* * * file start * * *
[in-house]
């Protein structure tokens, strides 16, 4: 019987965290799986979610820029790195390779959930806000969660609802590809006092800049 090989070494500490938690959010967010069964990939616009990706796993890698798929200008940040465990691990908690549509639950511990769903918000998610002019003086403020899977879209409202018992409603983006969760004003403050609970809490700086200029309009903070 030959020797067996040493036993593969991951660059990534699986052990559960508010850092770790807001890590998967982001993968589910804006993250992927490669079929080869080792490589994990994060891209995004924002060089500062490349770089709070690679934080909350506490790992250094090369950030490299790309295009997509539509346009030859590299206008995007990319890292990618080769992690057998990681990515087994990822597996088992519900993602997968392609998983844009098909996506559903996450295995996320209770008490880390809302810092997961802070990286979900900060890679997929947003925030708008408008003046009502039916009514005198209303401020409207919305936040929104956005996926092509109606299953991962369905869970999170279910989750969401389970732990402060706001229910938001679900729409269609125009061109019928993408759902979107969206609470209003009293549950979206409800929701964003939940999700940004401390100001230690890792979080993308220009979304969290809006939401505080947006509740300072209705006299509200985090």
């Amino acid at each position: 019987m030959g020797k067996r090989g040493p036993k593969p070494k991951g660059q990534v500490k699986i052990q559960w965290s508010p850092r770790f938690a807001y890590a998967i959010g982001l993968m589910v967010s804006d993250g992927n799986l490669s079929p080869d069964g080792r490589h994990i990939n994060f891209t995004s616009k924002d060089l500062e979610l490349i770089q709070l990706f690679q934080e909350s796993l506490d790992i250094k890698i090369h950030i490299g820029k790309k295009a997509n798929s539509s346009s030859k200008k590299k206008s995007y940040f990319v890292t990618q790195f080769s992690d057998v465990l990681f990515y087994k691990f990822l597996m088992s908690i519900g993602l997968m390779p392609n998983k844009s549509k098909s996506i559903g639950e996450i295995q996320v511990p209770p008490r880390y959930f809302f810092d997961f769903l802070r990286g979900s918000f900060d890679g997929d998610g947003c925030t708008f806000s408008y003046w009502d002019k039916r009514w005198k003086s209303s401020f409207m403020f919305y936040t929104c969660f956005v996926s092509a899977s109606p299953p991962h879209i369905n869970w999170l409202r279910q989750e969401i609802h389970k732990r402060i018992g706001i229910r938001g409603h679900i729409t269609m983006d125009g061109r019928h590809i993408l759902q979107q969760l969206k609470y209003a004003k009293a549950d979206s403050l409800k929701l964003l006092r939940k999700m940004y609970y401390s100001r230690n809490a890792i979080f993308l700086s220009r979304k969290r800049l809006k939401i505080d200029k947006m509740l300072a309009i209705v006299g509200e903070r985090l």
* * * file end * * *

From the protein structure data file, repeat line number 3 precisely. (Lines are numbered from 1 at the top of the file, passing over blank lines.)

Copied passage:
């Amino acid at each position: 019987m030959g020797k067996r090989g040493p036993k593969p070494k991951g660059q990534v500490k699986i052990q559960w965290s508010p850092r770790f938690a807001y890590a998967i959010g982001l993968m589910v967010s804006d993250g992927n799986l490669s079929p080869d069964g080792r490589h994990i990939n994060f891209t995004s616009k924002d060089l500062e979610l490349i770089q709070l990706f690679q934080e909350s796993l506490d790992i250094k890698i090369h950030i490299g820029k790309k295009a997509n798929s539509s346009s030859k200008k590299k206008s995007y940040f990319v890292t990618q790195f080769s992690d057998v465990l990681f990515y087994k691990f990822l597996m088992s908690i519900g993602l997968m390779p392609n998983k844009s549509k098909s996506i559903g639950e996450i295995q996320v511990p209770p008490r880390y959930f809302f810092d997961f769903l802070r990286g979900s918000f900060d890679g997929d998610g947003c925030t708008f806000s408008y003046w009502d002019k039916r009514w005198k003086s209303s401020f409207m403020f919305y936040t929104c969660f956005v996926s092509a899977s109606p299953p991962h879209i369905n869970w999170l409202r279910q989750e969401i609802h389970k732990r402060i018992g706001i229910r938001g409603h679900i729409t269609m983006d125009g061109r019928h590809i993408l759902q979107q969760l969206k609470y209003a004003k009293a549950d979206s403050l409800k929701l964003l006092r939940k999700m940004y609970y401390s100001r230690n809490a890792i979080f993308l700086s220009r979304k969290r800049l809006k939401i505080d200029k947006m509740l300072a309009i209705v006299g509200e903070r985090l």